Over the past few weeks, I’ve been working with Professor Kerill O’Neill and another student to try to launch an undergraduate journal for the humanities at Colby; our hope is that this journal will give interested students an opportunity to become familiar with the publishing process by working with professors, student editors, and faculty editors to craft a publication-quality paper. Last spring, the Mellon Foundation approved Colby’s request for a humanities center, and this journal is one of the many new initiatives for the college’s Center for the Arts and Humanities. Because the Center is new, I’d like to write a little bit on its background and on what those affiliated with it hope to accomplish in the next few years.
I first became involved with Colby’s Center for the Arts and Humanities last year, when the professors who formed it were still in the process of applying for funding. During Jan Plan and over the course of part of spring semester, I participated in a roundtable discussion, along with four other students (two from English and two from anthropology/French), with postcolonial theorist Homi K. Bhabha from Harvard. The roundtable discussion was part of the college’s application for funding, and it is an example of the kind of opportunities that Colby’s Center for the Arts and Humanities is working to create for students on a regular basis. While all of us who participated in the roundtable had all been exposed to Bhabha’s writings in a class or two beforehand, the roundtable gave us an opportunity for extended engagement with his works and, most excitingly, allowed us to have a deep, intellectual conversation with this renowned scholar.
In order to prepare for the roundtable, over Christmas break, we all read two of his books (which most of us had only read excerpts from in class), The Location of Culture and Nation and Narration, and during Jan Plan we met with professors to discuss this material and to start writing possible questions that we could ask Bhabha on the day of the roundtable. During the month of February, we all met as a group and talked more about our questions, linked them thematically, applied these ideas to the contemporary moment, and practiced delivering them a few times. This experience was, as a whole, wonderful; it allowed me to understand topics like postcolonialism and hybridity from the perspective of disciplines besides English (my own home discipline, and the discipline that I was representing at the roundtable), to forge connections with students who were also enthusiastic about the humanities, and to learn from a famous scholar whose works I could previously only attempt to grasp from a distance.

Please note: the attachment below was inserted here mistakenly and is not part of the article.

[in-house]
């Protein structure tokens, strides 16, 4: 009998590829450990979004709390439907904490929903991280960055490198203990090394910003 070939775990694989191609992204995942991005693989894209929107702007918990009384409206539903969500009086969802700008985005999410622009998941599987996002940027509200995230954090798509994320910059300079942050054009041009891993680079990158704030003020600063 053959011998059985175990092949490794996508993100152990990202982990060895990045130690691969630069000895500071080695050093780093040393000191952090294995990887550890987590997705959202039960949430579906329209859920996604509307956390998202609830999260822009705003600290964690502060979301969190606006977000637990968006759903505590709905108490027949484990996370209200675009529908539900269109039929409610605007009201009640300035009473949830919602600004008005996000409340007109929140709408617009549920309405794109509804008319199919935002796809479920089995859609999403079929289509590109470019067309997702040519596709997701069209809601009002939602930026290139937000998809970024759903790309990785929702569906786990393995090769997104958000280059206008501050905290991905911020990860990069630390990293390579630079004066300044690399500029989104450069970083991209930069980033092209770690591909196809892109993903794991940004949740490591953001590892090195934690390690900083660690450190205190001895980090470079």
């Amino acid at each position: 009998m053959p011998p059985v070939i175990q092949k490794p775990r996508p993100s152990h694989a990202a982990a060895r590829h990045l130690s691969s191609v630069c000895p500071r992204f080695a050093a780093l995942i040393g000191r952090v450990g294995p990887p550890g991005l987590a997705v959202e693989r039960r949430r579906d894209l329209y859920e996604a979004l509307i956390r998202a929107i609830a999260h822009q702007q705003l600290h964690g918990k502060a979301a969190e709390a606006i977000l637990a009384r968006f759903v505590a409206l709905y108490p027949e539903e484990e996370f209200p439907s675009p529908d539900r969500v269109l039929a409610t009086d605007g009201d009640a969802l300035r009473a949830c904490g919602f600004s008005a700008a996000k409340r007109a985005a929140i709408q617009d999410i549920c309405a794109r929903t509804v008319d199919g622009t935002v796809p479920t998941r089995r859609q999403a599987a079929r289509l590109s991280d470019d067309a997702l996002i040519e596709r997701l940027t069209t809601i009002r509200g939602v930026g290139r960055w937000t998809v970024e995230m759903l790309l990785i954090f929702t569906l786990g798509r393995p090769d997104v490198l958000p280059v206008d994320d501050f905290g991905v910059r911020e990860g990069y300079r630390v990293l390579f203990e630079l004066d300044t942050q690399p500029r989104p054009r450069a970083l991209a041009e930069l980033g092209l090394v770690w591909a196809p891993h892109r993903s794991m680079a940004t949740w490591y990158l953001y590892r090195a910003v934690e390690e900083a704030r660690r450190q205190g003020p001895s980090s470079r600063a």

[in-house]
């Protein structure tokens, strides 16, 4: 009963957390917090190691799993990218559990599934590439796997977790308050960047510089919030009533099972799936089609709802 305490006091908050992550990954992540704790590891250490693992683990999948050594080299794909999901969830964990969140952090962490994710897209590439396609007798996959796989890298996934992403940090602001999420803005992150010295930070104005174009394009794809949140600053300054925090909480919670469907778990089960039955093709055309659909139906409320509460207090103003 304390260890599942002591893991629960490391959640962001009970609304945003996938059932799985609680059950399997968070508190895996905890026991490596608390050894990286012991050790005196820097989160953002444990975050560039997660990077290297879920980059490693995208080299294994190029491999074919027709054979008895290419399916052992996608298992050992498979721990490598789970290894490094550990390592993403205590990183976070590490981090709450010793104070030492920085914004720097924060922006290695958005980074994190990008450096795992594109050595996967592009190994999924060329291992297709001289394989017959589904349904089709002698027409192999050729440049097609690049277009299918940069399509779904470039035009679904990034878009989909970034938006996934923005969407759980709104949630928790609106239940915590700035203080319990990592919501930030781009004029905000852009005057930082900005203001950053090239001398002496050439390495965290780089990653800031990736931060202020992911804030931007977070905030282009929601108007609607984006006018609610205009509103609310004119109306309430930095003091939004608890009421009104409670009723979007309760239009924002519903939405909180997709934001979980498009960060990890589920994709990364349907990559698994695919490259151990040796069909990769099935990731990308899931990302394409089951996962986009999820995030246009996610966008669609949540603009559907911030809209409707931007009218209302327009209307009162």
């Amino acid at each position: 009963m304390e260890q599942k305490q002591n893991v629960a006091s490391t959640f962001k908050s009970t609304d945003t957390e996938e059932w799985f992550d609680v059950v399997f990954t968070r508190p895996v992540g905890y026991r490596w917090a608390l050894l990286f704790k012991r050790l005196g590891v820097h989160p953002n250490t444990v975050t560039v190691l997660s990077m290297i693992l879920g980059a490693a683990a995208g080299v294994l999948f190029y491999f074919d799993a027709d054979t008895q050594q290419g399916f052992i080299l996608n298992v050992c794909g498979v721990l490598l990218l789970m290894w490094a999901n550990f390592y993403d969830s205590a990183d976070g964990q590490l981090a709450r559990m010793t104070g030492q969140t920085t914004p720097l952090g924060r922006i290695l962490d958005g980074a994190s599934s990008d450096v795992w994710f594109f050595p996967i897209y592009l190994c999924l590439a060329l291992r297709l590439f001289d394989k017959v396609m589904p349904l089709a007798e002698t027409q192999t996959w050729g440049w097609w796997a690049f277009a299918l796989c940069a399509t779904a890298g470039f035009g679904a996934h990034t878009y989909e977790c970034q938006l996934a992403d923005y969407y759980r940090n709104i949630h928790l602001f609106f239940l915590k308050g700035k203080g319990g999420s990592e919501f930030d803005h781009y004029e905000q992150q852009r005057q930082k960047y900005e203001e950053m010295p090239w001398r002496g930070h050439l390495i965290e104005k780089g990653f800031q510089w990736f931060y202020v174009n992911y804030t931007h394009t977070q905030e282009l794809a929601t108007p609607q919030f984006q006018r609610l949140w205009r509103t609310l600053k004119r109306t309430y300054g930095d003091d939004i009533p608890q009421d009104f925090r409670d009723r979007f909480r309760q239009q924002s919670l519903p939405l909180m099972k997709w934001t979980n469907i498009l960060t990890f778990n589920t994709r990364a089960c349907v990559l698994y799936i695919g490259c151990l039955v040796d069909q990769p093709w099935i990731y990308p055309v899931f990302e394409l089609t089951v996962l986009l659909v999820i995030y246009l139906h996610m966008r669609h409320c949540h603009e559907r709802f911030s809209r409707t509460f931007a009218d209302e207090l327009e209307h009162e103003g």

Since the student roundtable experience, I have felt inspired to work to create more opportunities for research and extended engagement with course materials at Colby. Now that Colby has its Center for the Arts and Humanities, I am proud to be a member of its Student Advisory Board. Besides the undergraduate journal that I mentioned we are working to launch, we are also striving to start other initiatives centered around the Center’s theme each year—this year, our theme is “Comedy, Seriously,” and next year, our theme will be censorship. Some of our ideas include offering research and travel grants, sponsoring video contents (like we recently did with the political satire film contest), funding Mellon student research fellows, sponsoring events that connect the arts and humanities with the student body and the public at large (including community readings, art displays, and music performances), and organizing lectures that the whole community will enjoy, such as last month’s lecture by Baratunde Thurston. We are always looking for new ways to facilitate student and community engagement with the humanities, so if you have any ideas, please do not hesitate to share them!